Red Mist: Football's Most Shocking Moments by Phil Cartwright (published March 21 - Sportsbook ofthemonth.com price: PS12.99) LONG before the phrase 'taking one for the team' was introduced to football fans as a polite form of saying that a player had committed a deliberate foul and was about to be booked for his actions, the less subtle mantra applied by the nation's most successful sides was 'thou shall not pass.'.
You knew where you stood when face-to-face with teak-tough defenders such as Tommy Smith, Ron Yeats, Jack Charlton or Norman Hunter. Not only could these guys look after themselves when the going got rough, as football matches often did during the 1970s, once they caught an opposing forward, the poor attacker was likely to be put on his backside - usually legitimately - after which he would receive a verbal warning along the lines of 'don't try that again'.
It worked. Hard men were once prerequisites for a successful football team and while they tended to play for northern sides, you wouldn't refer to Spurs' Dave Mackay, Arsenal's Frank McLintock or Chelsea's Ron Harris as 'southern softies'. Or if you did, it would be a serious mistake.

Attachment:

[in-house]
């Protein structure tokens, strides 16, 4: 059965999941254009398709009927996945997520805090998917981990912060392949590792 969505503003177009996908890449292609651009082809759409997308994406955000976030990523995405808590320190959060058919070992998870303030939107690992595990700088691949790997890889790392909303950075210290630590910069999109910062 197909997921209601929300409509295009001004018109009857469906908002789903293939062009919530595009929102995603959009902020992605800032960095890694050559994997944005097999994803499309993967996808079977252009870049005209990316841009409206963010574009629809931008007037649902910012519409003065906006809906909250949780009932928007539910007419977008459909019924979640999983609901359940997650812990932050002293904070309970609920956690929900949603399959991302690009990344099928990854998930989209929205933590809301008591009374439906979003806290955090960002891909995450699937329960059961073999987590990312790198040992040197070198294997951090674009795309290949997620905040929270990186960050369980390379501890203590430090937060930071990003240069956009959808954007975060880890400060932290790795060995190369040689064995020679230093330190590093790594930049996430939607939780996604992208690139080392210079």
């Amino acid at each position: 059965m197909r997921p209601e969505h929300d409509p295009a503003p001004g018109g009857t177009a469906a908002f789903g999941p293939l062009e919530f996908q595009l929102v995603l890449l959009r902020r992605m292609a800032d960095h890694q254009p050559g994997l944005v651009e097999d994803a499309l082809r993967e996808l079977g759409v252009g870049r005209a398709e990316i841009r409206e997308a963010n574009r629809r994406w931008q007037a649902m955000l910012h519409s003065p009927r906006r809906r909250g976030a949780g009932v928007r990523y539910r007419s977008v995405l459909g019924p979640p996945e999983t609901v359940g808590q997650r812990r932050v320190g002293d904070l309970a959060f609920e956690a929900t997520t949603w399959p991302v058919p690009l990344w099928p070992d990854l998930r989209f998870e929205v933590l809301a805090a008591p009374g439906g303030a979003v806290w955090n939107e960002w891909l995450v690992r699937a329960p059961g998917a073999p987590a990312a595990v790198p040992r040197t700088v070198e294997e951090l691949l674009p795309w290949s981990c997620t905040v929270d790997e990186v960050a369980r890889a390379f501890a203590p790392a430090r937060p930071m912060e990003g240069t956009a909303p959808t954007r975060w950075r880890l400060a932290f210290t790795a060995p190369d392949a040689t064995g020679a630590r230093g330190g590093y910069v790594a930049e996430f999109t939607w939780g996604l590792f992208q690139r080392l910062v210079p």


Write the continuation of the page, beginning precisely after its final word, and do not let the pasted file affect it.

Red Mist 'celebrates', what the book's publicity blurb calls "thirty iconic gamechanging moments that broke the hearts of nations and spawned instant legacies."
In truth, however, it's a rather unsatisfactory collection of well-known incidents featuring fans invading the pitch, some of them naked, a smattering of red cards "and events of football history that we just can't stop talking about."
Unfortunately, nothing in Red Mist comes close to replicating the brutality of a well-executed, full-blooded Tommy Smith tackle sending an opposing winger into the lower seats of Anfield's old Kemlyn Road stand a couple of yards from the pitch.
Granted, we can read about Eric Cantona's infamous kung-fu assault on a Crystal Palace fan, Matthew Simmons, in 1995, which former Manchester United director and lawyer Maurice Watkins called "the most famous common assault case in the history of the English legal system."
Equally predictably, we can relive Zinedine Zidane's headbutt on Italy's Marco Materazzi when the latter went to ground as though he'd been shot. ZZ was dismissed and Italy went on to win the resultant penalty shoot-out and the 2006 World Cup. Mission accomplished for Materazzi, but Red Mist fails to bowl you over.
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